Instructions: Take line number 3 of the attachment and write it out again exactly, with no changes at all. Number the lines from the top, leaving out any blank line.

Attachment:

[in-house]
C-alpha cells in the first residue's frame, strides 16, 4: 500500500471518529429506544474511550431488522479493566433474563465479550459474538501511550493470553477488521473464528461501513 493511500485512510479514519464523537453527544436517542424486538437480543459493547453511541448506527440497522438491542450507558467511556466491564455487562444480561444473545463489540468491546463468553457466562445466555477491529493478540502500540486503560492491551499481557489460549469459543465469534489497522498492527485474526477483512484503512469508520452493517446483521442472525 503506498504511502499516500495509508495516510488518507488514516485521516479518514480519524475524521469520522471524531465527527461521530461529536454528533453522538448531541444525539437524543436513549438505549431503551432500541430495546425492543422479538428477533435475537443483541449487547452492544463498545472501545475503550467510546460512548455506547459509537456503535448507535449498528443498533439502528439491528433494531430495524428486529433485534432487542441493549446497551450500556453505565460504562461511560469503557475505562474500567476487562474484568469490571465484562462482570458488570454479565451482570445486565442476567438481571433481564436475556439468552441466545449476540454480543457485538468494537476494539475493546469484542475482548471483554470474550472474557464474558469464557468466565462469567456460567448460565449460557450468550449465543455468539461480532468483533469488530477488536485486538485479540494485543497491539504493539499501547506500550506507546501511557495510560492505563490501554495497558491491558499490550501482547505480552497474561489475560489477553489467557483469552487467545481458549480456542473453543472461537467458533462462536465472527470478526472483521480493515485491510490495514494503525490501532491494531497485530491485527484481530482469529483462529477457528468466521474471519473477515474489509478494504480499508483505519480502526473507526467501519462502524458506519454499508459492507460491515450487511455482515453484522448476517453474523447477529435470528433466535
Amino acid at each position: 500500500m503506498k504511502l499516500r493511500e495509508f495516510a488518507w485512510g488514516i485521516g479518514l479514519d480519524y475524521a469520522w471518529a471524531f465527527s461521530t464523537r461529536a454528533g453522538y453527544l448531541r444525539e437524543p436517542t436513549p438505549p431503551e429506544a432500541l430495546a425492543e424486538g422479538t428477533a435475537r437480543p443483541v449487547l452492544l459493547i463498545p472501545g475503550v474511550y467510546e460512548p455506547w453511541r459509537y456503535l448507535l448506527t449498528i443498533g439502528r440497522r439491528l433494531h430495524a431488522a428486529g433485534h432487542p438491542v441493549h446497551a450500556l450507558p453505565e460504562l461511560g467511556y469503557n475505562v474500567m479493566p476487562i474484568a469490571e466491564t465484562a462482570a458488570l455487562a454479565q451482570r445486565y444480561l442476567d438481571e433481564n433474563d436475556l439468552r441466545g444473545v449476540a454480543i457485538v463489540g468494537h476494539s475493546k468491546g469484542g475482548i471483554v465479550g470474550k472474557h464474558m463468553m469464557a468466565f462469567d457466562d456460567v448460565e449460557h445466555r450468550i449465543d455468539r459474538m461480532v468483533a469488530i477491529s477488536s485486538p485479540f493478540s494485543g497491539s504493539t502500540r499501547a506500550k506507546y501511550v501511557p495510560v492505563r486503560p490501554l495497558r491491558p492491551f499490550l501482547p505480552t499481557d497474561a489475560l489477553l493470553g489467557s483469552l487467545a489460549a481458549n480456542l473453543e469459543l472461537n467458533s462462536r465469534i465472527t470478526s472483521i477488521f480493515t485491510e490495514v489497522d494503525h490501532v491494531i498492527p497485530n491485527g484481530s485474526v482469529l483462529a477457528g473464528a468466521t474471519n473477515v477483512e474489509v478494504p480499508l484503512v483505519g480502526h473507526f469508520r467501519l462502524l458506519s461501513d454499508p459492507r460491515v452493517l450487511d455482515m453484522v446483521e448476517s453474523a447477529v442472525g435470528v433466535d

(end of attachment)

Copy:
Amino acid at each position: 500500500m503506498k504511502l499516500r493511500e495509508f495516510a488518507w485512510g488514516i485521516g479518514l479514519d480519524y475524521a469520522w471518529a471524531f465527527s461521530t464523537r461529536a454528533g453522538y453527544l448531541r444525539e437524543p436517542t436513549p438505549p431503551e429506544a432500541l430495546a425492543e424486538g422479538t428477533a435475537r437480543p443483541v449487547l452492544l459493547i463498545p472501545g475503550v474511550y467510546e460512548p455506547w453511541r459509537y456503535l448507535l448506527t449498528i443498533g439502528r440497522r439491528l433494531h430495524a431488522a428486529g433485534h432487542p438491542v441493549h446497551a450500556l450507558p453505565e460504562l461511560g467511556y469503557n475505562v474500567m479493566p476487562i474484568a469490571e466491564t465484562a462482570a458488570l455487562a454479565q451482570r445486565y444480561l442476567d438481571e433481564n433474563d436475556l439468552r441466545g444473545v449476540a454480543i457485538v463489540g468494537h476494539s475493546k468491546g469484542g475482548i471483554v465479550g470474550k472474557h464474558m463468553m469464557a468466565f462469567d457466562d456460567v448460565e449460557h445466555r450468550i449465543d455468539r459474538m461480532v468483533a469488530i477491529s477488536s485486538p485479540f493478540s494485543g497491539s504493539t502500540r499501547a506500550k506507546y501511550v501511557p495510560v492505563r486503560p490501554l495497558r491491558p492491551f499490550l501482547p505480552t499481557d497474561a489475560l489477553l493470553g489467557s483469552l487467545a489460549a481458549n480456542l473453543e469459543l472461537n467458533s462462536r465469534i465472527t470478526s472483521i477488521f480493515t485491510e490495514v489497522d494503525h490501532v491494531i498492527p497485530n491485527g484481530s485474526v482469529l483462529a477457528g473464528a468466521t474471519n473477515v477483512e474489509v478494504p480499508l484503512v483505519g480502526h473507526f469508520r467501519l462502524l458506519s461501513d454499508p459492507r460491515v452493517l450487511d455482515m453484522v446483521e448476517s453474523a447477529v442472525g435470528v433466535d